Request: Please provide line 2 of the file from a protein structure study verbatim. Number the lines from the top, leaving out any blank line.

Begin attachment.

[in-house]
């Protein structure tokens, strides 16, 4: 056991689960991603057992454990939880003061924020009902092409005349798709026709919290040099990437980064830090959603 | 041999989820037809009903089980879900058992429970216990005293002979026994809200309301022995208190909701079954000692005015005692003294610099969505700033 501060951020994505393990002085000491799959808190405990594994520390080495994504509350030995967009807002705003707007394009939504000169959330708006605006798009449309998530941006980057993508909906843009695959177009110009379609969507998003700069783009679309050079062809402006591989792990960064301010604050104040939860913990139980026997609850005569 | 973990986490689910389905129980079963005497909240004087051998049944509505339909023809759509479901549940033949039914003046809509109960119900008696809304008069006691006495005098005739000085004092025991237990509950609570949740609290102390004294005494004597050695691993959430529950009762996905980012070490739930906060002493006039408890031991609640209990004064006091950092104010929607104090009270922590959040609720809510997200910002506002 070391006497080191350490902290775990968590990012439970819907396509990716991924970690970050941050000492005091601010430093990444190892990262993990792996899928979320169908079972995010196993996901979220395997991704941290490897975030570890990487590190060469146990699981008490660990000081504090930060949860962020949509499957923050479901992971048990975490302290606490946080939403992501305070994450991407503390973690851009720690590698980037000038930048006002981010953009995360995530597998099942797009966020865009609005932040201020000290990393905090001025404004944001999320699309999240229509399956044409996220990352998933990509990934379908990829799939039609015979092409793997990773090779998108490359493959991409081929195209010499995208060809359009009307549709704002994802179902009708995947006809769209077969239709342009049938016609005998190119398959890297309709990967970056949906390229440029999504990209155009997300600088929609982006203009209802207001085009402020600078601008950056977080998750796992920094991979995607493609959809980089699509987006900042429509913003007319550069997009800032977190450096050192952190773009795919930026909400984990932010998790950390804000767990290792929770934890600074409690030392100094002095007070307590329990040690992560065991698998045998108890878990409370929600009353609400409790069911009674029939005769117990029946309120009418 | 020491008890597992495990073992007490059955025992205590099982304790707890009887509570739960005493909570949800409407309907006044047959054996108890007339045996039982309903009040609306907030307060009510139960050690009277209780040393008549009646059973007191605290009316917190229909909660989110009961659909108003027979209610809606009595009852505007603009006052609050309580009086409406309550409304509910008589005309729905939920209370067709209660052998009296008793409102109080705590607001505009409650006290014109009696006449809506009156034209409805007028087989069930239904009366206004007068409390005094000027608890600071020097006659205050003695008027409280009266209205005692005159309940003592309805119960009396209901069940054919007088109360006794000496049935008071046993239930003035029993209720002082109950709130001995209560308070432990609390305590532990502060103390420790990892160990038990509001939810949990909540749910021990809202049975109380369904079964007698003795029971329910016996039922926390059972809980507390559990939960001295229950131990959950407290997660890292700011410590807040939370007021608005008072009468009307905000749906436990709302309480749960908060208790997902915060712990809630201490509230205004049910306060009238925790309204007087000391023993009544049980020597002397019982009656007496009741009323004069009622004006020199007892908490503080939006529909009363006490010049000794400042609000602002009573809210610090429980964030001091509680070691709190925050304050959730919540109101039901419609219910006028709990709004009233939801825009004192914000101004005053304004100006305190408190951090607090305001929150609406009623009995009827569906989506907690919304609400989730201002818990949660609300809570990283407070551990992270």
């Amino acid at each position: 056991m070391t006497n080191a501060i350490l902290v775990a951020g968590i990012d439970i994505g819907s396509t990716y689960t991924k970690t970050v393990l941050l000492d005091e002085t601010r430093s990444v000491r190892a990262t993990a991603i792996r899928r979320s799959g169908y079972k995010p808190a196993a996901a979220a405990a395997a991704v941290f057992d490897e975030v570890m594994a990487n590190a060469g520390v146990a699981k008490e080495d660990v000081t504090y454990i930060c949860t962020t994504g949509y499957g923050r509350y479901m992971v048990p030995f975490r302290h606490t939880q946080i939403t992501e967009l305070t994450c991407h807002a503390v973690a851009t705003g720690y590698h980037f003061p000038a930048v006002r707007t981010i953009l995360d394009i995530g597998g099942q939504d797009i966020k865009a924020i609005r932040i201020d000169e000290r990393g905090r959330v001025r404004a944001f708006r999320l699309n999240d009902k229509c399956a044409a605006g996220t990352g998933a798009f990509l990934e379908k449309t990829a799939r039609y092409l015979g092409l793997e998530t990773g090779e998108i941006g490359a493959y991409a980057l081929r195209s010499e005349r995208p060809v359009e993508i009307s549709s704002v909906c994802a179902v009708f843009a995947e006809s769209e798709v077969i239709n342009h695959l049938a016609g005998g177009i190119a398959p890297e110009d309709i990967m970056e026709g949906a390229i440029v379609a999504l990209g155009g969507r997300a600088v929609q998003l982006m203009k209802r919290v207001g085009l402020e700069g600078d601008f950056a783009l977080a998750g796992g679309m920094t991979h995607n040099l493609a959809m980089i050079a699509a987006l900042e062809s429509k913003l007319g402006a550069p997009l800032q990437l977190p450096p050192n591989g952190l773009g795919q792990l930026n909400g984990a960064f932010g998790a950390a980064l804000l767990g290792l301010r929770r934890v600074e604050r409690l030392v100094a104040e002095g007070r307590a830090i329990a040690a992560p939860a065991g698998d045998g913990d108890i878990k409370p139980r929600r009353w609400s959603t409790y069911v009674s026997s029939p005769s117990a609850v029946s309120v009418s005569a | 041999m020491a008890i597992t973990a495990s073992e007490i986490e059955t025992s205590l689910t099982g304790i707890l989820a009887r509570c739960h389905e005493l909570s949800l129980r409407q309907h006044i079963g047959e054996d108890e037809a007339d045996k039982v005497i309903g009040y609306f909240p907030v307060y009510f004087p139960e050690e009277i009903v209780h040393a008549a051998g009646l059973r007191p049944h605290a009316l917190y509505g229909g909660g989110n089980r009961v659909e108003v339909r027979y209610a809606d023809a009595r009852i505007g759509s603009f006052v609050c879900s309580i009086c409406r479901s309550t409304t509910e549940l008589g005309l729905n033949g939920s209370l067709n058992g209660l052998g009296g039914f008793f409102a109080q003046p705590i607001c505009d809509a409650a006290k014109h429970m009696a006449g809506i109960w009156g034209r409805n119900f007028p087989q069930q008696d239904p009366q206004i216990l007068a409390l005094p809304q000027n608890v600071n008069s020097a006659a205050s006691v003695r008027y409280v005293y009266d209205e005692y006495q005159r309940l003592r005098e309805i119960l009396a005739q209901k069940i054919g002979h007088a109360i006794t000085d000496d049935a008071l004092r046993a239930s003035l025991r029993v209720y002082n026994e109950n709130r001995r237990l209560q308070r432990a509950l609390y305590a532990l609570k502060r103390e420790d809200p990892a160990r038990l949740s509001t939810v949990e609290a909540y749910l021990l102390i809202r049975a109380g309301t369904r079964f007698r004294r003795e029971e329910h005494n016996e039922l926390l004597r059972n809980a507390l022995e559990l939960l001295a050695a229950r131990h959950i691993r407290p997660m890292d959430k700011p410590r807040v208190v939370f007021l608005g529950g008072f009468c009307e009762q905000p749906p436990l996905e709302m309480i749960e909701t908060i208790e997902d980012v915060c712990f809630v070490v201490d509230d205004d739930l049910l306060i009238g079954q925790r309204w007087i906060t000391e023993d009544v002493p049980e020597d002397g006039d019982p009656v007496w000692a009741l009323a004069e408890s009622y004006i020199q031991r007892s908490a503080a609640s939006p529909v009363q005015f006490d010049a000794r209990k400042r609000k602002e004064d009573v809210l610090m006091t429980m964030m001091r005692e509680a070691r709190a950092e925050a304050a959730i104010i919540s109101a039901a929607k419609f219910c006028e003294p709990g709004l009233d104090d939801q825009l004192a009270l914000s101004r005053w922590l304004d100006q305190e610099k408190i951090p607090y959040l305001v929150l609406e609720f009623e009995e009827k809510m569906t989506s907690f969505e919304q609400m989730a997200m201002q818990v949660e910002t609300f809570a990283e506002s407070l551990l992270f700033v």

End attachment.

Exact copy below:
């Protein structure tokens, strides 16, 4: 056991689960991603057992454990939880003061924020009902092409005349798709026709919290040099990437980064830090959603 | 041999989820037809009903089980879900058992429970216990005293002979026994809200309301022995208190909701079954000692005015005692003294610099969505700033 501060951020994505393990002085000491799959808190405990594994520390080495994504509350030995967009807002705003707007394009939504000169959330708006605006798009449309998530941006980057993508909906843009695959177009110009379609969507998003700069783009679309050079062809402006591989792990960064301010604050104040939860913990139980026997609850005569 | 973990986490689910389905129980079963005497909240004087051998049944509505339909023809759509479901549940033949039914003046809509109960119900008696809304008069006691006495005098005739000085004092025991237990509950609570949740609290102390004294005494004597050695691993959430529950009762996905980012070490739930906060002493006039408890031991609640209990004064006091950092104010929607104090009270922590959040609720809510997200910002506002 070391006497080191350490902290775990968590990012439970819907396509990716991924970690970050941050000492005091601010430093990444190892990262993990792996899928979320169908079972995010196993996901979220395997991704941290490897975030570890990487590190060469146990699981008490660990000081504090930060949860962020949509499957923050479901992971048990975490302290606490946080939403992501305070994450991407503390973690851009720690590698980037000038930048006002981010953009995360995530597998099942797009966020865009609005932040201020000290990393905090001025404004944001999320699309999240229509399956044409996220990352998933990509990934379908990829799939039609015979092409793997990773090779998108490359493959991409081929195209010499995208060809359009009307549709704002994802179902009708995947006809769209077969239709342009049938016609005998190119398959890297309709990967970056949906390229440029999504990209155009997300600088929609982006203009209802207001085009402020600078601008950056977080998750796992920094991979995607493609959809980089699509987006900042429509913003007319550069997009800032977190450096050192952190773009795919930026909400984990932010998790950390804000767990290792929770934890600074409690030392100094002095007070307590329990040690992560065991698998045998108890878990409370929600009353609400409790069911009674029939005769117990029946309120009418 | 020491008890597992495990073992007490059955025992205590099982304790707890009887509570739960005493909570949800409407309907006044047959054996108890007339045996039982309903009040609306907030307060009510139960050690009277209780040393008549009646059973007191605290009316917190229909909660989110009961659909108003027979209610809606009595009852505007603009006052609050309580009086409406309550409304509910008589005309729905939920209370067709209660052998009296008793409102109080705590607001505009409650006290014109009696006449809506009156034209409805007028087989069930239904009366206004007068409390005094000027608890600071020097006659205050003695008027409280009266209205005692005159309940003592309805119960009396209901069940054919007088109360006794000496049935008071046993239930003035029993209720002082109950709130001995209560308070432990609390305590532990502060103390420790990892160990038990509001939810949990909540749910021990809202049975109380369904079964007698003795029971329910016996039922926390059972809980507390559990939960001295229950131990959950407290997660890292700011410590807040939370007021608005008072009468009307905000749906436990709302309480749960908060208790997902915060712990809630201490509230205004049910306060009238925790309204007087000391023993009544049980020597002397019982009656007496009741009323004069009622004006020199007892908490503080939006529909009363006490010049000794400042609000602002009573809210610090429980964030001091509680070691709190925050304050959730919540109101039901419609219910006028709990709004009233939801825009004192914000101004005053304004100006305190408190951090607090305001929150609406009623009995009827569906989506907690919304609400989730201002818990949660609300809570990283407070551990992270």